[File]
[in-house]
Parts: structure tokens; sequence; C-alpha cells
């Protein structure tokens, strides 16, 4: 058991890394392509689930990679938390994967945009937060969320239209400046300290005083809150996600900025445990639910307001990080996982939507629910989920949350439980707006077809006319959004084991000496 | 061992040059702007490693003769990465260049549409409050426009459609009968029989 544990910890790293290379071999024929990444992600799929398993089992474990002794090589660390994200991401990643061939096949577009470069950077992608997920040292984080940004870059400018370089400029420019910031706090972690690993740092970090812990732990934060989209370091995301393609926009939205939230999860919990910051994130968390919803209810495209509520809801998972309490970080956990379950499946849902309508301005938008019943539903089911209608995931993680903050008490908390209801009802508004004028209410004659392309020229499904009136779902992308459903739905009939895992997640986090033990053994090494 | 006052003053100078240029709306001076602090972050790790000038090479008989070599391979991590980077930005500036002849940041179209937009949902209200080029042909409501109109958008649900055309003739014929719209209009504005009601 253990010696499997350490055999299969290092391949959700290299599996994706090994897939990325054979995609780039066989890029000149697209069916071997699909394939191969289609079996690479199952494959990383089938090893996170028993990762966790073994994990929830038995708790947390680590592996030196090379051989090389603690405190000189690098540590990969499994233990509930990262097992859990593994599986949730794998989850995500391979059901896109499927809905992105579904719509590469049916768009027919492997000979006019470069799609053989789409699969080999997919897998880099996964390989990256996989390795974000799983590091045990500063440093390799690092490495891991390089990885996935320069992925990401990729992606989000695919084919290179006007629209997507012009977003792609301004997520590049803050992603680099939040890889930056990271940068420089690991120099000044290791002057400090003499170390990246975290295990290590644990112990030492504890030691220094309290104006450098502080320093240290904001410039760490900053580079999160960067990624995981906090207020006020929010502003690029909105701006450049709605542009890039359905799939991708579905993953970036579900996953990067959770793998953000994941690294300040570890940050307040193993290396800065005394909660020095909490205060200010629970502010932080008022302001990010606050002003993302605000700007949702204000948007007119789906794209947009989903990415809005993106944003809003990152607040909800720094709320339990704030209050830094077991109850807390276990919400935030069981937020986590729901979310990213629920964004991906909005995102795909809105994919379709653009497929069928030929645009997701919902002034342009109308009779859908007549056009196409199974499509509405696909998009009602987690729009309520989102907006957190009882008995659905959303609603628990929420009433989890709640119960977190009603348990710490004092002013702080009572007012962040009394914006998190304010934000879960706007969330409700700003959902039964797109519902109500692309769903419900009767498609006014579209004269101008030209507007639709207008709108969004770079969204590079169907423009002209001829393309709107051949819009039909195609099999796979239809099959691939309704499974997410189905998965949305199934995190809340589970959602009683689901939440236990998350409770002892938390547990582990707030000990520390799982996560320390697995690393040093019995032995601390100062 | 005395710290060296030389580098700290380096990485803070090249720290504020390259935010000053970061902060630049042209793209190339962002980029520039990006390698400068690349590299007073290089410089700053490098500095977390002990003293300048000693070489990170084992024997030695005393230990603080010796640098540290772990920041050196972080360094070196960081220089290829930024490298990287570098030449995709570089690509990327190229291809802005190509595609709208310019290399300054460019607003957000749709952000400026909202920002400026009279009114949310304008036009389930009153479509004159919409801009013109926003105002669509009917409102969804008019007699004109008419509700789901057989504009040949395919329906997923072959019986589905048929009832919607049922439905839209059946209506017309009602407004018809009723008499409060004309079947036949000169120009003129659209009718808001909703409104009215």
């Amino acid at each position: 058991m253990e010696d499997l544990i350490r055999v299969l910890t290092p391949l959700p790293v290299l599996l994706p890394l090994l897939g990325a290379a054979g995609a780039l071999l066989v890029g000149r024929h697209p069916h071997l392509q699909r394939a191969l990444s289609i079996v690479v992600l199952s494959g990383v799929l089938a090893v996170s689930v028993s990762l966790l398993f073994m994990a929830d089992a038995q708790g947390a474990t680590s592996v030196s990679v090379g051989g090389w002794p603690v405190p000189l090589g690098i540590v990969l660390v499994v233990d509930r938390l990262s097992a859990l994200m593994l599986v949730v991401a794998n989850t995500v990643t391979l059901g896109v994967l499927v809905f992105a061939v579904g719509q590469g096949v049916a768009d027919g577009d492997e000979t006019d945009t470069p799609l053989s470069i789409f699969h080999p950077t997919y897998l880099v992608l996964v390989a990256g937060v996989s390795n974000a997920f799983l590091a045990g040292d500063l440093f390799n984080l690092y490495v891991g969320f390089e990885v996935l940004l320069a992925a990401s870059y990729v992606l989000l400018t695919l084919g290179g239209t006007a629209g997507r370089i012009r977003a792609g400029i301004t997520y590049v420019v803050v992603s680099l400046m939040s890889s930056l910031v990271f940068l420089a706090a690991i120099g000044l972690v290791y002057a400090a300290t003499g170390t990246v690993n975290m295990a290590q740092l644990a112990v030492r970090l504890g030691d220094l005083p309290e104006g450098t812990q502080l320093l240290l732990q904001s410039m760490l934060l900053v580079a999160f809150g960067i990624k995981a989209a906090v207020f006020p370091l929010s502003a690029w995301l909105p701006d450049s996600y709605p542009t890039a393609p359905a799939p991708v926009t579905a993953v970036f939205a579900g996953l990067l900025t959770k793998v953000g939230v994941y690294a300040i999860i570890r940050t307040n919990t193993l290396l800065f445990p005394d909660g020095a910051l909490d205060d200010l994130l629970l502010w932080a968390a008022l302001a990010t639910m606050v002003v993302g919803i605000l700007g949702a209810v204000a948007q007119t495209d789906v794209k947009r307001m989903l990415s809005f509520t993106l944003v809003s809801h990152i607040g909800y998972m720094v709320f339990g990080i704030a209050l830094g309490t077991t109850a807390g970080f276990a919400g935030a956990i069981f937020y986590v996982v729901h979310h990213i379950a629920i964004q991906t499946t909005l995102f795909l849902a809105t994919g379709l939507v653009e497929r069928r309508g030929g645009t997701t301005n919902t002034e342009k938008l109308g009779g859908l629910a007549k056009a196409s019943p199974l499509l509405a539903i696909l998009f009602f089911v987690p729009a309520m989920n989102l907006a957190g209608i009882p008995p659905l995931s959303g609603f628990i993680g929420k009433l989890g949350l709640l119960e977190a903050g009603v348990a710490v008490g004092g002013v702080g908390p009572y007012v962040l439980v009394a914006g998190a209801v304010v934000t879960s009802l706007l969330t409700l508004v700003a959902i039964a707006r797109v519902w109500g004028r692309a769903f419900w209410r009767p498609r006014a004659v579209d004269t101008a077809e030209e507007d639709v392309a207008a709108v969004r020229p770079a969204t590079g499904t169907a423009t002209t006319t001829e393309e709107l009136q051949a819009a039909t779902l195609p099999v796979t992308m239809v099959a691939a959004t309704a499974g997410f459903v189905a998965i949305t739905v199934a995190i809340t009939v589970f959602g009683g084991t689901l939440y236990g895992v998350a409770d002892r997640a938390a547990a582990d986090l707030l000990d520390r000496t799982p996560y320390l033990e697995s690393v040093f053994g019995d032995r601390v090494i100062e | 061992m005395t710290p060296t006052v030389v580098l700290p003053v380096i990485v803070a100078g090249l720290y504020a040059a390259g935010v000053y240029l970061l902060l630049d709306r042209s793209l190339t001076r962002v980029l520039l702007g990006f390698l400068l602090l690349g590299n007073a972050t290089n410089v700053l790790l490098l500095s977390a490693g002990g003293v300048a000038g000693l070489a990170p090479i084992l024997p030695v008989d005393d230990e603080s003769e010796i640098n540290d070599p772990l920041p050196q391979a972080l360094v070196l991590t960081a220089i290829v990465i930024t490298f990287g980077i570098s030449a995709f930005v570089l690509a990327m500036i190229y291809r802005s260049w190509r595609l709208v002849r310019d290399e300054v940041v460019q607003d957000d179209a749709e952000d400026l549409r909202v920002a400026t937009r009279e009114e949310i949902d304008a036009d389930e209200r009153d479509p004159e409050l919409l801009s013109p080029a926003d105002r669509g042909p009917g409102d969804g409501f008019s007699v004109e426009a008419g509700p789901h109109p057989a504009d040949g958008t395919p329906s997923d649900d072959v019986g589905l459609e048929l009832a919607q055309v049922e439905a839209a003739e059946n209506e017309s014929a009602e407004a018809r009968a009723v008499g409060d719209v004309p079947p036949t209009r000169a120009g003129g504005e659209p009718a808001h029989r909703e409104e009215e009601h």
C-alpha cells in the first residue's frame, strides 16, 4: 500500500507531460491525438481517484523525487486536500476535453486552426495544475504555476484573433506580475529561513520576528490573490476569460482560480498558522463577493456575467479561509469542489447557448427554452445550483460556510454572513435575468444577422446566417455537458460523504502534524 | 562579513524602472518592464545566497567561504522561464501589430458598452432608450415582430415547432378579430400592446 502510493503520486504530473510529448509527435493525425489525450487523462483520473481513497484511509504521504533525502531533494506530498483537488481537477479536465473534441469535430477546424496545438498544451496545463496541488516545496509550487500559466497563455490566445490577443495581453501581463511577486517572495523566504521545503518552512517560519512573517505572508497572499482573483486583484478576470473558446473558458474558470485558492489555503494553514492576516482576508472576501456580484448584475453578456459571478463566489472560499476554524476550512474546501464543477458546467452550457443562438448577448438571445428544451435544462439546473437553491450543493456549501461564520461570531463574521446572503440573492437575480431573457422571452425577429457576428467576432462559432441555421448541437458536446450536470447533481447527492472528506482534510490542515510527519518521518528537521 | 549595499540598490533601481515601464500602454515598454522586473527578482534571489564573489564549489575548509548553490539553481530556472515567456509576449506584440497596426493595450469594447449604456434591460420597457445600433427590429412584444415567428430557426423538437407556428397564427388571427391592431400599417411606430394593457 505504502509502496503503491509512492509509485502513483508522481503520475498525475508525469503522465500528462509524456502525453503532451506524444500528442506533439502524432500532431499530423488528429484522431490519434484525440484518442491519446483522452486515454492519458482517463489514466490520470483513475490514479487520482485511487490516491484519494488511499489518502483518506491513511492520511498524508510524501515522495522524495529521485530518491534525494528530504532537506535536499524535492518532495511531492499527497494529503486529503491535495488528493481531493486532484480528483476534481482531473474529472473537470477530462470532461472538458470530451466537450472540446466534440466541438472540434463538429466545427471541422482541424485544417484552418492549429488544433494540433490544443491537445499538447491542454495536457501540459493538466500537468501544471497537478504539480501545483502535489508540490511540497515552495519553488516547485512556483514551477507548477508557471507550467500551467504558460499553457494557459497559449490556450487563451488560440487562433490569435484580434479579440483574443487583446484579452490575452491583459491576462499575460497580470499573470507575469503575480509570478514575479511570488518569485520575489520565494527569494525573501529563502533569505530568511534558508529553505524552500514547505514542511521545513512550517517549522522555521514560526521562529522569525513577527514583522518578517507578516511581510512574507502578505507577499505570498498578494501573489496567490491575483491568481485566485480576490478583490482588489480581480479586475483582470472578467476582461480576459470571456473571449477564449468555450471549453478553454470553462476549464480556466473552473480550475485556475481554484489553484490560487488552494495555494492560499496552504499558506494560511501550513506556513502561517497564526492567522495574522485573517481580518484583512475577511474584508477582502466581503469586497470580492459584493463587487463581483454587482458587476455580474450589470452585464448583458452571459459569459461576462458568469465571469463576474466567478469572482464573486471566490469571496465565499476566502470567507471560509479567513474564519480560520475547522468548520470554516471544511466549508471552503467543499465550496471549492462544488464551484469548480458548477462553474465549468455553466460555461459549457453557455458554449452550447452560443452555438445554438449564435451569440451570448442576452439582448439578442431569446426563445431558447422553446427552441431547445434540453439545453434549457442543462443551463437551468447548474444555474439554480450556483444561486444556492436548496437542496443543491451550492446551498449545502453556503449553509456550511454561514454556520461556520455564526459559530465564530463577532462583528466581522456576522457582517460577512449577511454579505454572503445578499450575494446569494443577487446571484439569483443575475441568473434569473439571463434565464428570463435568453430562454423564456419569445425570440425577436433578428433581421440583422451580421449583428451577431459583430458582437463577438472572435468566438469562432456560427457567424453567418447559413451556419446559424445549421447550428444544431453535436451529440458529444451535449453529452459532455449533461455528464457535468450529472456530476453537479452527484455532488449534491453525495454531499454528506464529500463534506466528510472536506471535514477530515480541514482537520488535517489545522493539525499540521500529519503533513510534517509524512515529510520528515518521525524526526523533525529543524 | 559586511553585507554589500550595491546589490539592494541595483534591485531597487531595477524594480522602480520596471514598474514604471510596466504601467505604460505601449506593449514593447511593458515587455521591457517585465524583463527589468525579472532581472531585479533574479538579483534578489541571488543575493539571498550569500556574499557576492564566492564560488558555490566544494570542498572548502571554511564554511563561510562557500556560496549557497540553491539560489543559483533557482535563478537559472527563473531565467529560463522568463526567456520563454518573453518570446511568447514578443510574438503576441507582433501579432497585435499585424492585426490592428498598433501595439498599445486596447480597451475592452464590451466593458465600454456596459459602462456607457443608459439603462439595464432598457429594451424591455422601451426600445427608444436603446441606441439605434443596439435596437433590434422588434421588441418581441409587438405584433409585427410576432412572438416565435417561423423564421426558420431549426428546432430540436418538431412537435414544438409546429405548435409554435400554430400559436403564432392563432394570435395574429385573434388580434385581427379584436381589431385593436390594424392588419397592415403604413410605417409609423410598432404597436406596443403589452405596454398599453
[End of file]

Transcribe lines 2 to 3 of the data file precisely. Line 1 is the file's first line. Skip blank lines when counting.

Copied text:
Parts: structure tokens; sequence; C-alpha cells
């Protein structure tokens, strides 16, 4: 058991890394392509689930990679938390994967945009937060969320239209400046300290005083809150996600900025445990639910307001990080996982939507629910989920949350439980707006077809006319959004084991000496 | 061992040059702007490693003769990465260049549409409050426009459609009968029989 544990910890790293290379071999024929990444992600799929398993089992474990002794090589660390994200991401990643061939096949577009470069950077992608997920040292984080940004870059400018370089400029420019910031706090972690690993740092970090812990732990934060989209370091995301393609926009939205939230999860919990910051994130968390919803209810495209509520809801998972309490970080956990379950499946849902309508301005938008019943539903089911209608995931993680903050008490908390209801009802508004004028209410004659392309020229499904009136779902992308459903739905009939895992997640986090033990053994090494 | 006052003053100078240029709306001076602090972050790790000038090479008989070599391979991590980077930005500036002849940041179209937009949902209200080029042909409501109109958008649900055309003739014929719209209009504005009601 253990010696499997350490055999299969290092391949959700290299599996994706090994897939990325054979995609780039066989890029000149697209069916071997699909394939191969289609079996690479199952494959990383089938090893996170028993990762966790073994994990929830038995708790947390680590592996030196090379051989090389603690405190000189690098540590990969499994233990509930990262097992859990593994599986949730794998989850995500391979059901896109499927809905992105579904719509590469049916768009027919492997000979006019470069799609053989789409699969080999997919897998880099996964390989990256996989390795974000799983590091045990500063440093390799690092490495891991390089990885996935320069992925990401990729992606989000695919084919290179006007629209997507012009977003792609301004997520590049803050992603680099939040890889930056990271940068420089690991120099000044290791002057400090003499170390990246975290295990290590644990112990030492504890030691220094309290104006450098502080320093240290904001410039760490900053580079999160960067990624995981906090207020006020929010502003690029909105701006450049709605542009890039359905799939991708579905993953970036579900996953990067959770793998953000994941690294300040570890940050307040193993290396800065005394909660020095909490205060200010629970502010932080008022302001990010606050002003993302605000700007949702204000948007007119789906794209947009989903990415809005993106944003809003990152607040909800720094709320339990704030209050830094077991109850807390276990919400935030069981937020986590729901979310990213629920964004991906909005995102795909809105994919379709653009497929069928030929645009997701919902002034342009109308009779859908007549056009196409199974499509509405696909998009009602987690729009309520989102907006957190009882008995659905959303609603628990929420009433989890709640119960977190009603348990710490004092002013702080009572007012962040009394914006998190304010934000879960706007969330409700700003959902039964797109519902109500692309769903419900009767498609006014579209004269101008030209507007639709207008709108969004770079969204590079169907423009002209001829393309709107051949819009039909195609099999796979239809099959691939309704499974997410189905998965949305199934995190809340589970959602009683689901939440236990998350409770002892938390547990582990707030000990520390799982996560320390697995690393040093019995032995601390100062 | 005395710290060296030389580098700290380096990485803070090249720290504020390259935010000053970061902060630049042209793209190339962002980029520039990006390698400068690349590299007073290089410089700053490098500095977390002990003293300048000693070489990170084992024997030695005393230990603080010796640098540290772990920041050196972080360094070196960081220089290829930024490298990287570098030449995709570089690509990327190229291809802005190509595609709208310019290399300054460019607003957000749709952000400026909202920002400026009279009114949310304008036009389930009153479509004159919409801009013109926003105002669509009917409102969804008019007699004109008419509700789901057989504009040949395919329906997923072959019986589905048929009832919607049922439905839209059946209506017309009602407004018809009723008499409060004309079947036949000169120009003129659209009718808001909703409104009215």